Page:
Landlords ready to play their part as government unveils riot damage recovery plans

11 Aug 2011

The British Property Federation has welcomed a package of measures unveiled by Government to help businesses recover from four days of rioting and looting across the UK.

The measures announced today included £30m funding to repair high streets, an extra 28 days for businesses to claim for damages they have suffered – even if uninsured, an exemption from business rate liability for the worst hit properties and a fast track planning regime to bring these buildings back into use.

Liz Peace, chief executive of the British Property Federation, said: “These measures are extremely welcome and will give businesses hope that in affected areas life can quickly return to normal.

“Landlords will play their part in helping their communities to recover, and the extra time they now have to make insurance claims will give them valuable breathing space as they work with tenants to take stock of the damage and disruption that has been caused.

“If, as it appears, the removal of rates liability for substantially damaged buildings is also to be given to empty properties that have been rendered uninhabitable then this is also extremely positive.”

The BPF expressed particular concern at the impact the riots had on small and medium sized firms, which often form the economic backbone of local communities, but warned against scaremongering over the impact the violence may have on the wider property industry or its ability to generate investment in UK towns and cities.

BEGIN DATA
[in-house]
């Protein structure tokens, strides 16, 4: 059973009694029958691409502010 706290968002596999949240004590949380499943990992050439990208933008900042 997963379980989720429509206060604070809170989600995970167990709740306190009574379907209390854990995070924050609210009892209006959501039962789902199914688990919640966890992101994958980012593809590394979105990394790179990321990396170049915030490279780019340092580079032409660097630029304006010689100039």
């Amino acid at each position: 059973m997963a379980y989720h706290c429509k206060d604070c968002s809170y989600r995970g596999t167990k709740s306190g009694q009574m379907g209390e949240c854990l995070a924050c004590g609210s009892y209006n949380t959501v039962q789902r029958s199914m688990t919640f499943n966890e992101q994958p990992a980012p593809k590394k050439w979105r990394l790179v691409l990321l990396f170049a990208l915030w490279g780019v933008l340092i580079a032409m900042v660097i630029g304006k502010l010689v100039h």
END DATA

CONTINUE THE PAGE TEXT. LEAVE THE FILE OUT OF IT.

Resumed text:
Liz Peace said: “Any damage to property is of course appalling, but what has been truly heartbreaking is to see the carnage that has been inflicted upon small, family-run shops and businesses. These enterprises are often the lifeblood of their communities and have a vital role to play in maintaining the economic health of high streets across the UK.

“However, and as disturbing as recent events have been, it is important not to overstate their impact on the property industry or the consequences for investors. Contrary to the somewhat apocalyptic voices from some quarters, the sort of assets that attract large-scale and overseas investment in commercial property are definitely still standing and are largely unaffected.

“Moreover, while it is still early days, we would very much hope that the property industry’s ability and appetite for delivering much-needed and sustainable development in UK towns and cities will remain strong.”

ENDS